Thursday, 4:30 PM
State hires city's health chief
By Stephen Smith, GLOBE STAFF
The potential ban on unhealthy fats in Boston’s restaurants got put on a back burner today, when the administrator who has been directing the effort was promoted.
Led by executive director John Auerbach, who was appointed the state’s public health commissioner today, the Boston Public Health Commission had been investigating the feasibility of a ban on trans fats similar to the regulation adopted last year by New York.
Until Auerbach’s appointment by the Patrick administration, Boston had planned to consider as early as this month a ban on trans fats, which are commonly used in french fries and packaged baked goods.
"Given that I’m leaving in just a few weeks ... I think we’re going to postpone moving ahead on that until a permanent director of the commission is found," Auerbach said. "With something that requires a lot of hands-on involvement, I think it does mean there needs to be someone in the position for the foreseeable future for it to be successfully implemented."
Trans fats, which are usually artificial, have been linked to increases in the bad form of cholesterol and, by extension, to heart disease. The fat is used in commercially produced cakes, cookies, pies, margarine, and fried foods to extend shelf life and enhance taste.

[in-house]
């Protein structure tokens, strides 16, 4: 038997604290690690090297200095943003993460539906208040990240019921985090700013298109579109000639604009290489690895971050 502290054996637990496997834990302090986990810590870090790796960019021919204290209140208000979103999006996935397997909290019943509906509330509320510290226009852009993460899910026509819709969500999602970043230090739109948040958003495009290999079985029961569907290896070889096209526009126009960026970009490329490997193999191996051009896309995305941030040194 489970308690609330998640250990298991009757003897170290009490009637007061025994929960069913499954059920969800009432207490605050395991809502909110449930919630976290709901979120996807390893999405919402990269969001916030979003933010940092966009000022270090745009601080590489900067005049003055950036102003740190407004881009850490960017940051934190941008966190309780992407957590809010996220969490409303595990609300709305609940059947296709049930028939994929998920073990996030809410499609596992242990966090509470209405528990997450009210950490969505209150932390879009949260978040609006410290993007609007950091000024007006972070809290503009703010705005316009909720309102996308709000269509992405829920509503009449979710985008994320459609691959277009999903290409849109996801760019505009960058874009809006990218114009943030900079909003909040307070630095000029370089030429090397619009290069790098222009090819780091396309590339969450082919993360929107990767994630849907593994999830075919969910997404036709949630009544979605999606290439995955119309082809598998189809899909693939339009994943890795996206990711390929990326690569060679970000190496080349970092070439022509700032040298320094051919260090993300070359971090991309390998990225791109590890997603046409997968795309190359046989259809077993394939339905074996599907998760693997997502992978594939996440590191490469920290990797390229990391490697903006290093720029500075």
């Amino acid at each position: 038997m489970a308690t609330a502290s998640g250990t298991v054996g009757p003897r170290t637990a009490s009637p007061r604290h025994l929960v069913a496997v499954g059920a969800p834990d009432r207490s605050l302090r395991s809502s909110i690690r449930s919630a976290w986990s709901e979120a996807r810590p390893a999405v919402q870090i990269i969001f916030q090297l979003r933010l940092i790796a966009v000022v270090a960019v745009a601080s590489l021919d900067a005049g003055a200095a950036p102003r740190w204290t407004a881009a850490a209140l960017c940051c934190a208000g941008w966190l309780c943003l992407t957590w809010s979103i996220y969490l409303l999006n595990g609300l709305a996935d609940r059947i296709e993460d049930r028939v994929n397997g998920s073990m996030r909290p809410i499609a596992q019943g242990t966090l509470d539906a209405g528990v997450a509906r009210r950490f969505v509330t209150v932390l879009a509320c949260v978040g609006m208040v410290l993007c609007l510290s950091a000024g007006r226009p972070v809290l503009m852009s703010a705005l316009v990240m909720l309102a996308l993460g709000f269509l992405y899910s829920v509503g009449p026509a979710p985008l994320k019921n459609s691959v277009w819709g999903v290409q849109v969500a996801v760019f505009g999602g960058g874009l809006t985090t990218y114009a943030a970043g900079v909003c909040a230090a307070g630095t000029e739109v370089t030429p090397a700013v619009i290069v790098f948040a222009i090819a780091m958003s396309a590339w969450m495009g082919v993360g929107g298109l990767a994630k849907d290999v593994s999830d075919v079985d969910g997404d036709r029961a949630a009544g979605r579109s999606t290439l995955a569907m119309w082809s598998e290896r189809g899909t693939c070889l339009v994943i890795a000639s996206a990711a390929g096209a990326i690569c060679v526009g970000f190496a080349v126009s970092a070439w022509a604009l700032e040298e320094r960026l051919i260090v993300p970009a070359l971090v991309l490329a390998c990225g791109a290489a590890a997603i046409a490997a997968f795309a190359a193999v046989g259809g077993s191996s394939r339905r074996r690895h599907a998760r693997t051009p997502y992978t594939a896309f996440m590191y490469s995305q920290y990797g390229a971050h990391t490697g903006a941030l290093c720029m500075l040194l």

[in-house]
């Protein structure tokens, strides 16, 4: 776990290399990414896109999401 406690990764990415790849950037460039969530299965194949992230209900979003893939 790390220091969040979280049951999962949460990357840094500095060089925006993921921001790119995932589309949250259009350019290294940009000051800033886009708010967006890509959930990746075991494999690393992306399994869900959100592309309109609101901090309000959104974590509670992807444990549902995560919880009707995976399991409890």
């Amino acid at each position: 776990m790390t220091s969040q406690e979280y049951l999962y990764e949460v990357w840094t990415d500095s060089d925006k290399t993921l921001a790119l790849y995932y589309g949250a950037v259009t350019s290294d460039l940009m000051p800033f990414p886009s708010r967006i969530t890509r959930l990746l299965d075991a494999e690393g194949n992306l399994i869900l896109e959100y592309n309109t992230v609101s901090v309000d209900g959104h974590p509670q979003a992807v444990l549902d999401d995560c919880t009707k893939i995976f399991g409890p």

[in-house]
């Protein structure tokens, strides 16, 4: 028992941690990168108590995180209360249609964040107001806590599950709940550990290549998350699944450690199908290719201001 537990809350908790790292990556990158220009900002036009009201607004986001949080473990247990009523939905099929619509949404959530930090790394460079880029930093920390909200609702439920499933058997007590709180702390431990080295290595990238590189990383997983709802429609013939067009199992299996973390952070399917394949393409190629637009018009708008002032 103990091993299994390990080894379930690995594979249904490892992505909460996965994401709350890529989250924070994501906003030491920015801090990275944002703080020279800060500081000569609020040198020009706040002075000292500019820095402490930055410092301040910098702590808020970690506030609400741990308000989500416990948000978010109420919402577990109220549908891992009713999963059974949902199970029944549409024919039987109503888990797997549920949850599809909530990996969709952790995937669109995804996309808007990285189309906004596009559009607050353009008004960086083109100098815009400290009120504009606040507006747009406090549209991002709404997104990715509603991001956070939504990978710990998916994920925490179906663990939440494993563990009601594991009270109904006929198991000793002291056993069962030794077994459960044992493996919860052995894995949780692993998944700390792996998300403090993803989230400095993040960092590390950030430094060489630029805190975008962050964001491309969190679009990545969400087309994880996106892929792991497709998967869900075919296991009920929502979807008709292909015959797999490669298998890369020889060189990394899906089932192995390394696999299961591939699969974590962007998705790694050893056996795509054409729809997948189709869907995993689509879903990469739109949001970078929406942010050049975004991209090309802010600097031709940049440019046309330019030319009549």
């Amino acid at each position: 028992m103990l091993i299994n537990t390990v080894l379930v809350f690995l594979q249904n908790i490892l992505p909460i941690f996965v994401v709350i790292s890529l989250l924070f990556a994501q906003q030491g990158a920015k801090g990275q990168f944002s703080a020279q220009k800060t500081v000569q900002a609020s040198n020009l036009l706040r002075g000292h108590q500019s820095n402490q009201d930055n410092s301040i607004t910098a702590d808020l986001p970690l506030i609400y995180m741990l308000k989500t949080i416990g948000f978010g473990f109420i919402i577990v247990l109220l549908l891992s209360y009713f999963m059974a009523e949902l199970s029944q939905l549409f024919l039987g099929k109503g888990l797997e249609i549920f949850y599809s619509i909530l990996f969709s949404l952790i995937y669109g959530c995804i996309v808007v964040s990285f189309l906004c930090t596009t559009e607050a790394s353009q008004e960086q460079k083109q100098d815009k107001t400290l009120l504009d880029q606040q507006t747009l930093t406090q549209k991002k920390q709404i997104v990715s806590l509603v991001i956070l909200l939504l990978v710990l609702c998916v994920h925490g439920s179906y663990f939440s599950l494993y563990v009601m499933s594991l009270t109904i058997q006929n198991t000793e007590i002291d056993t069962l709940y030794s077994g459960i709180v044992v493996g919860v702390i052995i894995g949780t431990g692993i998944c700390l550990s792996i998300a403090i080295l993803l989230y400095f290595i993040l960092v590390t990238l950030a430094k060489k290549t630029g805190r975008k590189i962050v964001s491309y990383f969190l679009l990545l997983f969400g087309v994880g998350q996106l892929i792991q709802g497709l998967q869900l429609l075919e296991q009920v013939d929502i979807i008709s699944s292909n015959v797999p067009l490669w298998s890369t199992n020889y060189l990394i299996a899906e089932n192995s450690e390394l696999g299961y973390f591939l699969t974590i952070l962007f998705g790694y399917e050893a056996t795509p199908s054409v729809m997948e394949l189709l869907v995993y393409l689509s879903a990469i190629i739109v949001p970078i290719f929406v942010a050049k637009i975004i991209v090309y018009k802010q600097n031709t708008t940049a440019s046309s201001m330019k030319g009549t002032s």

In a statement, Mayor Thomas M. Menino praised Auerbach’s service and said that while it "will be extremely difficult to replace" him, Boston will begin the hunt for a new city health chief "as soon as we can."
Auerbach was one of Menino’s longest-serving department heads, having led the city’s Health Department for nine years. By choosing Auerbach, 57, to run the state Department of Public Health, which has an annual budget in excess of $500 million, the administration of Governor Deval Patrick is installing a familiar face in a high-profile job.